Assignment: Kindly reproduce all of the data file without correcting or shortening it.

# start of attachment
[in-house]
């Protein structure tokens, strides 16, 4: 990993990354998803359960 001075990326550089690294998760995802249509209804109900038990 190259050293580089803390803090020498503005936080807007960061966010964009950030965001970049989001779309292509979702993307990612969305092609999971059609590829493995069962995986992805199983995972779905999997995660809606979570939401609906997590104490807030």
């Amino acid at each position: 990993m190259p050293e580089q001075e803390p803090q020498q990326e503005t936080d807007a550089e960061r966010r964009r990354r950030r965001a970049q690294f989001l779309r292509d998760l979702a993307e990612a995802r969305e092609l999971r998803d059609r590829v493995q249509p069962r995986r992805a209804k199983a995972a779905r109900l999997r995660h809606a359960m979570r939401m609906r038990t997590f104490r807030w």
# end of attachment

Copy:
[in-house]
């Protein structure tokens, strides 16, 4: 990993990354998803359960 001075990326550089690294998760995802249509209804109900038990 190259050293580089803390803090020498503005936080807007960061966010964009950030965001970049989001779309292509979702993307990612969305092609999971059609590829493995069962995986992805199983995972779905999997995660809606979570939401609906997590104490807030």
């Amino acid at each position: 990993m190259p050293e580089q001075e803390p803090q020498q990326e503005t936080d807007a550089e960061r966010r964009r990354r950030r965001a970049q690294f989001l779309r292509d998760l979702a993307e990612a995802r969305e092609l999971r998803d059609r590829v493995q249509p069962r995986r992805a209804k199983a995972a779905r109900l999997r995660h809606a359960m979570r939401m609906r038990t997590f104490r807030w």